Japan Comes to Berlin
A market celebrating Japanese culture gave attendees the chance to experience Japan’s rich societyAugust 12th, 2019
On Sunday, the 12th of August, the well known Birgit & Bier, was transformed into a market celebrating Japanese culture. For the day this patch of south-east Berlin became a slice of Japan, bringing a wide array of Japanese products and artefacts of society.
The varied, colourful and creative market bought a host of Japanese goods to enjoy. Artists from across Berlin bought handmade treasures, such as kimonos, jewellery and works of original origami. There was also trade opportunities, with Atelier Nuno providing Japanese fabrics featuring classic motifs and striking prints. There was also anime and manga stand selling memorabilia, comics and cards. Equally, Japan’s rich food history was also honoured, with a huge array of classical Japanese food on sale, such as ramen and takoyaki octopus balls. However, Japan’s food culture never stands still, with the first-ever korroke stand in Europe present at the market. A korroke is distantly related to the croquette, popular across Europe, but with a distinctly Japanese twist. Of course, it couldn’t be a festival of Japanese culture without sake, with the fabled Japanese rice wine in plentiful supply.
Along with the host of Japanese products to enjoy, there was also workshops and events promoting japan’s culture. There was a shodo workshop, a form of Japanese calligraphy, ubiquitous to Japanese culture. It translates to ‘way of writing’, and involves using a brush, inkstick (which are often between 50-100 years of age), mulberry paper and an inkstone, collectively referred to as the ‘four treasures of the study’. It has its routes in Chinese calligraphy styles, which exhibits that although political relations between these two states have often been fraught, they share numerous aspects of each others culture. A sake x umami workshop also took place, with attendees learning the history, method of production, its taste variety and sampling the iconic beverage. Furthermore, there were performances of traditional Japanese geisha dance, featuring the classical kimono and Oshiro makeup. Often misunderstood in western becoming synonymous with prostitution, which is profoundly false. Due to this, it was an opportunity for many to learn the true origins of this style of makeup and dance, challenging the preconceived ideas many held in the process. Finally, there were several origami workshops, the well-known art of paper folding. Participants learnt the fascinating ability to transform simply pieces of card into sculptures using nothing but paper.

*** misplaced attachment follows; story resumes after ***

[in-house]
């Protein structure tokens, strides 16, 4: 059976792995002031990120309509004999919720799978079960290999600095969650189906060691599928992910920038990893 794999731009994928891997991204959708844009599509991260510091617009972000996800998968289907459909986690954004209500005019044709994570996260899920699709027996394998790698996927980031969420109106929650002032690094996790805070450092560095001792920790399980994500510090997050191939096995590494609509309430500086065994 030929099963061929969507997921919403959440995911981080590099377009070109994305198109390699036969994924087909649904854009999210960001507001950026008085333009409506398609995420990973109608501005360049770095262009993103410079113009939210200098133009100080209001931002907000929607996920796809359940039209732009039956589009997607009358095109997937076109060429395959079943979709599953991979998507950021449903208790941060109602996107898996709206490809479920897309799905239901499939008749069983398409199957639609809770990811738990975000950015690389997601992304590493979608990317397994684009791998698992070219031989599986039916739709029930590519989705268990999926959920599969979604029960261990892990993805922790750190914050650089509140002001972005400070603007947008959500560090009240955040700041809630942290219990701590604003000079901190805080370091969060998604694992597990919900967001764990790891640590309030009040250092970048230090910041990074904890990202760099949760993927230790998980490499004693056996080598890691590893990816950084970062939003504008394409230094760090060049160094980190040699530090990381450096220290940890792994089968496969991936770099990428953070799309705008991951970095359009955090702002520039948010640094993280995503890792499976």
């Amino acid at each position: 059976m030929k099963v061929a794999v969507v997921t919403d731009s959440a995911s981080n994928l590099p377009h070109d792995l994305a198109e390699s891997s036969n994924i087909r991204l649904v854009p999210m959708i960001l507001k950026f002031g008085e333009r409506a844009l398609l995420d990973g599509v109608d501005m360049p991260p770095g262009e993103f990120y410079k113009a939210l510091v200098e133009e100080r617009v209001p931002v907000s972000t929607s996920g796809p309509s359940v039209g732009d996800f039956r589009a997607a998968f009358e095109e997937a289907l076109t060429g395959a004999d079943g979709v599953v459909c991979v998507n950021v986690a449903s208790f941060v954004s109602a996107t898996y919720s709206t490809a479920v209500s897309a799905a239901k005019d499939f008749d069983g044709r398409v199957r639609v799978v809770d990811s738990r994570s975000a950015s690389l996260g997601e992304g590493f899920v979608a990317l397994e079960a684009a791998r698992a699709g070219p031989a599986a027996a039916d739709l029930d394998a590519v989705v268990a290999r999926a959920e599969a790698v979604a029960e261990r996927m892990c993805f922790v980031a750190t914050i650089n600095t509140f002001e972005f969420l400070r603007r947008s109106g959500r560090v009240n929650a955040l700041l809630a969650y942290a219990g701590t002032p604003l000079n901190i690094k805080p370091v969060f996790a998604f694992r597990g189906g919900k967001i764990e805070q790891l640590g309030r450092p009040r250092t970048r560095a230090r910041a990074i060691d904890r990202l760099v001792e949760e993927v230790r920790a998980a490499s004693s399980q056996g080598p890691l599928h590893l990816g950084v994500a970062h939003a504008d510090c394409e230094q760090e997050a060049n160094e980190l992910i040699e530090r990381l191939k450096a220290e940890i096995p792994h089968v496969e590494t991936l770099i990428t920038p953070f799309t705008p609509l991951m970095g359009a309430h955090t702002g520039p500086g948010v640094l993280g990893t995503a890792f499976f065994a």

Overall the event was a fantastic opportunity to experience the taste, smells and culture of Japan without the cost of a plane ticket. It was enjoyed by all in attendance, if you are interested in attending the Japan Market they are held every few months and can be found on Facebook.